Calico scale (Eulecanium cerasorum) eggs located beneath helmet-shaped females are just about finished hatching in southwest Ohio. As soon as the 1st instar nymphs (crawlers) appear, they make their way to the undersides of leaves where they settle along leaf veins and use their piercing-sucking mouthparts to tap into the phloem vessels.
This life cycle event happens quickly. The majority of the 1st instar nymphs that I spotted yesterday had already settled on leaf veins where they will remain until late-summer when the reverse course and travel back to tree stems. Unlike armored scales, all nymphal stages of this soft scale are mobile, so nymphs can be called “crawlers” throughout their development.
Calico scale females have the potential to produce more than 1,000 eggs meaning that populations can build rapidly. The tiny, tannish-brown, oblong-shaped 1st instar crawlers measure around 1/16″ in length. They are easily visible with the unaided eye particularly against bark that’s darkened by black sooty mold or against the green background on undersides of leaves.
Calico scale females die, turn reddish-brown, and appear to deflate after producing their eggs. Dead females remain evident throughout the remainder of the season and may give the false impression that control efforts such as an insecticide application were effective. In fact, I’ve received pictures in the past of calico scale females that died of natural causes being perceived as proof that an insecticide application was effective.
Like the maturing females earlier this season, the crawlers extract amino acids dissolved in the sugary plant sap flowing through the leaf phloem vessels. They discharge excess sap from their anus in the form of sticky, sugary “honeydew.”
Honeydew produced by the crawlers is usually not as dramatic as that which was produced by the maturing female scales. However, high crawler populations can emit enough honeydew to produce a sticky sheen on the leaves, stems, and branches of scale infested trees as well as understory plants. The resulting colonization of the honeydew by black sooty molds further adds to an unsightly appearance.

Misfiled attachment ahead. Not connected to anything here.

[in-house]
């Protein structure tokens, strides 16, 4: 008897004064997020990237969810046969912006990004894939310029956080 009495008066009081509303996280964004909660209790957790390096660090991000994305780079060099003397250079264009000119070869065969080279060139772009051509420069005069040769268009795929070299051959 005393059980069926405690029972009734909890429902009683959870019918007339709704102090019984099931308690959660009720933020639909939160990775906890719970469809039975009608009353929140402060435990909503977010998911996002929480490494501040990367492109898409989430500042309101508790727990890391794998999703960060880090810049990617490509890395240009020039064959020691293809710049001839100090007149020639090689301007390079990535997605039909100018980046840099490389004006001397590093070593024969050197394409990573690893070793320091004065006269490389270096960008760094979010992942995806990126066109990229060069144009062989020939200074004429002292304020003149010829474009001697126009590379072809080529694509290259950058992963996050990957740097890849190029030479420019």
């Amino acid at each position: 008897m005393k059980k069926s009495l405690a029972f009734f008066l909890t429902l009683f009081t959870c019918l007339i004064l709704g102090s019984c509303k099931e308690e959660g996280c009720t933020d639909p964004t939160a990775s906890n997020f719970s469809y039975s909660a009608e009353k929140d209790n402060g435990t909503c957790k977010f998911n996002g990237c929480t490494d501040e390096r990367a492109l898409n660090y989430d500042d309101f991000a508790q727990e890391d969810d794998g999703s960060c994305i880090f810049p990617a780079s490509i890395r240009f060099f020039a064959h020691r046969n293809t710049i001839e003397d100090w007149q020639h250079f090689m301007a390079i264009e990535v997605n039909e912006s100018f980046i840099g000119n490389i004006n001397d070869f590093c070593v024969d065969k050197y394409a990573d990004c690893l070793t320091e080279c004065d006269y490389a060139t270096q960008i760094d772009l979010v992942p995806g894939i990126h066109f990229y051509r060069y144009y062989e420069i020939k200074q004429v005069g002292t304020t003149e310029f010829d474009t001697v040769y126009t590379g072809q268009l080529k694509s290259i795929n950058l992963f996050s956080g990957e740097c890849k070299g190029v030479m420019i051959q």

Calico scale has a wide host range. In fact, few landscape trees in Ohio other than conifers are beyond the reach of this Asian native. Here is a partial A-to-Z list of possible hosts: buckeye, crabapple, dogwood, elm, hackberry, hawthorn, honeylocust, magnolia, maple, oak, pear, redbud, serviceberry, sweetgum, tuliptree, poplar, witchhazel, yellowwood, and Zelkova.
This is one of the most difficult soft scales to control. Dormant or horticultural (summer) oil as well as insecticidal soaps are ineffective. It does not respond to many insecticides that are effective against other soft scales including most neonicotinoid systemics. In fact, for reasons not entirely understood, insecticide efficacy trial results have been highly variable.
Fortunately, as with most soft scales, calico scale is seldom a direct killer of established landscape trees. But heavily infested trees may suffer branch dieback and the accumulated stress caused by substantial sap loss coupled with other stress-producing conditions may kill trees. So, the best first step in scale management is to resolve other issues that may affect overall tree health. I’ve frequently observed large, heavily infested honeylocusts that are planted in good sites showing no obvious symptoms. I just don’t park my car beneath them!